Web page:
This section of the song is where it really reaches its full emotional power because of the full sound and mix of instruments. The sliding notes of the electric guitar, which are then replaced by the harmonic vocals, play over a chorus of seemingly independent rhythms which actually accompany each other perfectly. If you listen to this part of the recording carefully, you will hear the different rhythms, especially with respect to the melody played by the electric guitar and vocals, the piano, and the synth. The introduction of percussion in this section also creates a completely different feel to the song, whereas before it was a soft, gentle song, but after the drums are added in it seems more agitated, and the addition of more voices in the vocal part gives it a fuller quality.
Following the second chorus, which is the same as the first except that it also has drums, there is an instrumental interlude, with muted guitars, synth, drums, and a shaker, but which focuses on a piano melody. In addition to this, however, every so often there are additional piano or guitar notes, mixed in so thoroughly that you would hardly notice unless you were listening carefully. There are very high piano notes panned to the right, and guitar notes panned to the left, making it seem as though they are not only in the background, but coming from far away. After the final vocal section, the song partially repeats the instrumental section from after the first chorus, and then fades out to only muted acoustic guitars, piano, and percussion, finishing on a final piano chord.
The second chorus is mostly the same as the first, except for the adding in of the drums. The drums serve to continue the more agitated feeling of the second half of the song that began after the first chorus ended, and it works very well in the chorus by playing short drum rhythms with brushes and the bass drum. Although the drums in the second chorus are not as big as they are in the preceding section, they do their job exactly the way that they need to, giving it that added structure and energy.
The instrumental bridge and final vocal section are some of the most deliberate sections of the recording, in my opinion. When it begins, it adds in only a new piano melody and percussion from a shaker instrument in addition to the drums, creating a very subtle but noticeable difference from the chorus, which only had piano chords instead of a melody. This is also very different from the last instrumental interlude following the first chorus, which added in many different instruments and had a big sound – the opposite of this section. Even more subtly, the added-in piano and guitar notes add a new texture to the music despite being so soft. The fact that they are panned all the way to the left or right emphasizes this added element. Then, the final vocal section is similar to the choruses in that it marks a decrescendo, beginning with only the vocals, piano chords, and synth. At the end, it adds in a short piano melody and muted acoustic guitars to transition into a repeat of the first instrumental section. Ending on a single piano chord creates a slightly abrupt feeling, but the sustain on the piano keeps it fading it softly for a while, allowing the notes to ring and let the listener feel that the meaning of the song has been fulfilled.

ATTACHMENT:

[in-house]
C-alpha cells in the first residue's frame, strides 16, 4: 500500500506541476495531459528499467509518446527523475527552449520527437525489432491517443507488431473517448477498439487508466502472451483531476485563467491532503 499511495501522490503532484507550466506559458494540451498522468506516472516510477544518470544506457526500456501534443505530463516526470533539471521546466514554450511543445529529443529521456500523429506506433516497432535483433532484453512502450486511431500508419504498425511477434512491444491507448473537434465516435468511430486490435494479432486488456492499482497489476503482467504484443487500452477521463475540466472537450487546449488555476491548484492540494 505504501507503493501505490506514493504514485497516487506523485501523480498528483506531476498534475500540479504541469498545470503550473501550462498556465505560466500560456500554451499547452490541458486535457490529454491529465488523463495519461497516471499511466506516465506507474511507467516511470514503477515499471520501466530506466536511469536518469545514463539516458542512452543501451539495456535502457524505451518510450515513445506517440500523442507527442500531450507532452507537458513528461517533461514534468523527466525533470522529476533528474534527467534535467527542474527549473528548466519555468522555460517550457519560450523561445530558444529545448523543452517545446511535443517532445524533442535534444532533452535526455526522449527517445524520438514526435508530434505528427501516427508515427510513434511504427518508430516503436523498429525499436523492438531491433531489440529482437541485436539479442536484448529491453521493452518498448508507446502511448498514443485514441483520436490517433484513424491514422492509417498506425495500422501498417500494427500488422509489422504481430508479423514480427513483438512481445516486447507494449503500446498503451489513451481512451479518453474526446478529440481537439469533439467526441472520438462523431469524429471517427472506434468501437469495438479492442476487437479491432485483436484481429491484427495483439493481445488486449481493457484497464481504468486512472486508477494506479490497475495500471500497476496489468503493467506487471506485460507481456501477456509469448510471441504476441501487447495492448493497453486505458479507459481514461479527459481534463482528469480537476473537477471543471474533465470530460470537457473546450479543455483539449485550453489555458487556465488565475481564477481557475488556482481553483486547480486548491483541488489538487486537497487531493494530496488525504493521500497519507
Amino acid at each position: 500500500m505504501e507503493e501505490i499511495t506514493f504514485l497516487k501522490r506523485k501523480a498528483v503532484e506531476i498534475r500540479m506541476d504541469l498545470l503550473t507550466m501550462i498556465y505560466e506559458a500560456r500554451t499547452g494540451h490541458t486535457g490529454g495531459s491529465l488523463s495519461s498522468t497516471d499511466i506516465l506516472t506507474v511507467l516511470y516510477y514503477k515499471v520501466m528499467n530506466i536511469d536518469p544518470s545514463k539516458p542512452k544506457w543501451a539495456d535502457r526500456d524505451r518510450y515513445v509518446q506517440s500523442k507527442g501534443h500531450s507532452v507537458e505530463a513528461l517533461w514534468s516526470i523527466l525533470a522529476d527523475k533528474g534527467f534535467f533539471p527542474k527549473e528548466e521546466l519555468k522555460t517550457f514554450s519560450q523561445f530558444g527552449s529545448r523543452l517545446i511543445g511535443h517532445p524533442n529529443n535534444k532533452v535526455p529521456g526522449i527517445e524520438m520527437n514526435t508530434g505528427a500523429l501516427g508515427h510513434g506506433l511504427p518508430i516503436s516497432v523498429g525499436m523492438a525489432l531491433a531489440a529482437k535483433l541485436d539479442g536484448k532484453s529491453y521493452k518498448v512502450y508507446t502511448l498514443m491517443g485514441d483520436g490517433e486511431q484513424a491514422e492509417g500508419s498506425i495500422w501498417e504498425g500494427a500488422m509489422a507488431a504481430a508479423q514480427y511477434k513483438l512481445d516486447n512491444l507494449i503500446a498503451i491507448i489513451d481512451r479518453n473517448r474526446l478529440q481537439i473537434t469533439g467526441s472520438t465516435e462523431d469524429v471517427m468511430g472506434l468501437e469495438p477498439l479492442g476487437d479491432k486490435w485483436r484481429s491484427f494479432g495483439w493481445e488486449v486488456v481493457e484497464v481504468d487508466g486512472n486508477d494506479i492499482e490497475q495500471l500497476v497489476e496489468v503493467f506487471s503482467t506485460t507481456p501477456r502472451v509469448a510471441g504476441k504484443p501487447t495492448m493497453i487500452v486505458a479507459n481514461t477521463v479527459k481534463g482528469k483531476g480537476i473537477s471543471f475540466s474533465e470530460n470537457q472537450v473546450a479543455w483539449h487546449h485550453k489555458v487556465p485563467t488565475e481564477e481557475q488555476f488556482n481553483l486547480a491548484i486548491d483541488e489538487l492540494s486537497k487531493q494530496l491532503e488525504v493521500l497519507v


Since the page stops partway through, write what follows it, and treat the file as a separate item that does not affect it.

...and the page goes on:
Despite such a mix of instruments throughout this song, the recording still has a good dynamic range. This is especially noticeable during the transitions between sections of the song. Between the verse and chorus, the instruments get quiet and then crescendo into the chorus, which drops down in volume quickly to contrast the sections. Having a good dynamic range is especially important for a mostly-acoustic song like this which has a lot of emotion in it, because those dynamics are an important part of showing the feeling in a song. The recording of this song does this very well.
This recording is one of my favorites because of the precise way in which the instruments are layered together and complement each other perfectly. The rhythms and melodies of the guitars and piano, and the subtleties of the other instruments, meld together to form a complete piece thanks to the careful, delicate mixing. The recording also matches the emotions in the lyrics, which I think is important for any song to show real feeling. I feel that the mixing in this song is done very well because of the way that the instruments work together so well and still are able to have dynamic range without becoming muddy, as you can still hear clearly every single instrumental piece of the song. “The Tallest Tree” makes it easy to see why Lunatic Wolf is a talented band that is easy to fall in love with.